The giant cardboard Icehouse pieces are absolutely wonderful.
They stack! Just as the arrival of hollow icehouse pieces opened
to us a vast new world of stacking game options, so too have
these new pieces given us wonderful new opportunities. Key among
these is that we can finally now play IceTowers, the other turnless
Icehouse game, on this grand scale, and it's totally great! Playing
a regular board game with giant pieces is just a novelty, but
when it's a turnless game it becomes more of a sport. Of course,
we've known this for years, from playing Icehouse with giant
foam pieces and pyramidal pillows, but those of you who know
how much easier IceTowers is to teach than Icehouse will appreciate
how wonderful it is to be able to play this game, instead of
that one, with giant pieces. (The teaching got even better after
I threw together a one-page handout containing the complete rules
to the game...)
sold through all of the cardboard sets we'd brought too, but
we'll be assembling more of both kinds of Icehouse sets soon.
So, you too will be able to get a set of these amazing giant
pyramids! Kristin has been doing a lot of upgrade work on the
webstore this week, but we're not quite ready to launch all these
new products just yet. (When these pieces do become available
for sale, they'll cost $22 for a stash of 15. Shipping will be
extra of course. And to those of you still patiently waiting
for Fluxx Blanxx to become available via the website, thanks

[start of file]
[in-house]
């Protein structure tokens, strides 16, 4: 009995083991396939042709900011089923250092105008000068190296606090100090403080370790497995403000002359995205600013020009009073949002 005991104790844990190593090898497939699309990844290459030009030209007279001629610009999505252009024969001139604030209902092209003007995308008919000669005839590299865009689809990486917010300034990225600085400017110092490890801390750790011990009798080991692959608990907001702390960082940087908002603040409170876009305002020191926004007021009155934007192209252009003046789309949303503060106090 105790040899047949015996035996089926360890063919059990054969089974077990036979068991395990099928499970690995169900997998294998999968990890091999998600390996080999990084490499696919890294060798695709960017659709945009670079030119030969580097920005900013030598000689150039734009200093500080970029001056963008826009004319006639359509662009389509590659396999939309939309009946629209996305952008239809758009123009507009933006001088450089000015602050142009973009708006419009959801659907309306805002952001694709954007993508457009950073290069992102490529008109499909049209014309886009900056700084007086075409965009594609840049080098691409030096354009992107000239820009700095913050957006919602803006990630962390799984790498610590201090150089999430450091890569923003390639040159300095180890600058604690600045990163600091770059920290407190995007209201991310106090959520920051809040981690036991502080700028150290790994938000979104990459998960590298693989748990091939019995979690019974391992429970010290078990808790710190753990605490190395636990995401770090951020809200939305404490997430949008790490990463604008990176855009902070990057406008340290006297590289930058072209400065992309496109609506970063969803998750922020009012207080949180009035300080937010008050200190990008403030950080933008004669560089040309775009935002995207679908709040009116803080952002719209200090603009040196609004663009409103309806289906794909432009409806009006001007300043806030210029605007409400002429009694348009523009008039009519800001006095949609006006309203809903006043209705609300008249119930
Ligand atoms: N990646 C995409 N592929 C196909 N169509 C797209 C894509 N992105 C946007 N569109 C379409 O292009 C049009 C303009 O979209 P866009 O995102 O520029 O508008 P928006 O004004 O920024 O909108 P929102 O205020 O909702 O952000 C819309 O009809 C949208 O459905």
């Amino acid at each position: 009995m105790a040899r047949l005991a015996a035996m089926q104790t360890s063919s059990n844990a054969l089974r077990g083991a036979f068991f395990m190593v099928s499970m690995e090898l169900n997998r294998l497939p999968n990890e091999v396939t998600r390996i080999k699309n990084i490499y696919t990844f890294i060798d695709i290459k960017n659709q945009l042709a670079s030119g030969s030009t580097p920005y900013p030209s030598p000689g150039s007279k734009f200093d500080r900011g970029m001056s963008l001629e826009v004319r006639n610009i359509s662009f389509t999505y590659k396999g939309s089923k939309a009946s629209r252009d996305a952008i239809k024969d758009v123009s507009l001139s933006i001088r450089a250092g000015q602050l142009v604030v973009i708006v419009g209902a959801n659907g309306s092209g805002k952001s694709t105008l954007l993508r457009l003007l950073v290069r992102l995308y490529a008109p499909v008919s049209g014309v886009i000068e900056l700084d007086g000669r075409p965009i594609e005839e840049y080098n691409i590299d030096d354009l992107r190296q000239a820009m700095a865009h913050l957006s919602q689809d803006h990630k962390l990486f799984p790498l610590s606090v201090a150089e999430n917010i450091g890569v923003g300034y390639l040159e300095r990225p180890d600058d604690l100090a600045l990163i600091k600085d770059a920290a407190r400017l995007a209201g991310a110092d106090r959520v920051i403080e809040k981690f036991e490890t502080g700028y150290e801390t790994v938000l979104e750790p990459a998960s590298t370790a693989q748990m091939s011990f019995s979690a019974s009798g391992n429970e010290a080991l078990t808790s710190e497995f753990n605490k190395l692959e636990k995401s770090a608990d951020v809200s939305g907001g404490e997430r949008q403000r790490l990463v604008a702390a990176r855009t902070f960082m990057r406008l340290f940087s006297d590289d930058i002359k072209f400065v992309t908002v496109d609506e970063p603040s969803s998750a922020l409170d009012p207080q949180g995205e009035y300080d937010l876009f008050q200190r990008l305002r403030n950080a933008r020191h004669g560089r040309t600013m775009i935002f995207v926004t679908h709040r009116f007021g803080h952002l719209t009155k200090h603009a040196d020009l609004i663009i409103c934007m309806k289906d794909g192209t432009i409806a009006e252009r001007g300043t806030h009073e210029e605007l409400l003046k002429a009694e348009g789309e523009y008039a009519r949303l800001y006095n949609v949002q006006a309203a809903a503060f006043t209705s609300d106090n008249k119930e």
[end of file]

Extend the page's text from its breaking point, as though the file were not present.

for continuing to be patient! It should all be available next
The giant cardboard pieces begin as plain cardboard, one side
of which is white. They can be painted, as we did with our main
demo set, or they can be drawn upon with markers, which makes
for a beautiful but slow-to-create game set. Alison began one
such set at WorldCon but only a couple of pieces are done; here's
Jane from London showing off the one she spent a lot of time
Here are the winners of the trio of tournements
we ran during WorldCon. Even though he's just a volunteer now,
our former summer intern Dave Chalker took a break from college
to attend (he's only ever missed one WorldCon in his life) and
as you can see, not only did Dave adjudicate our WorldCon Tourneys,
he even won one! Thanks for all your help, Dave!
Friday's Chrononauts Tournament was won by Christine
Saturday's IceTowers Tournament (which was played
out using giant cardboard pieces) was won by Dave Chalker.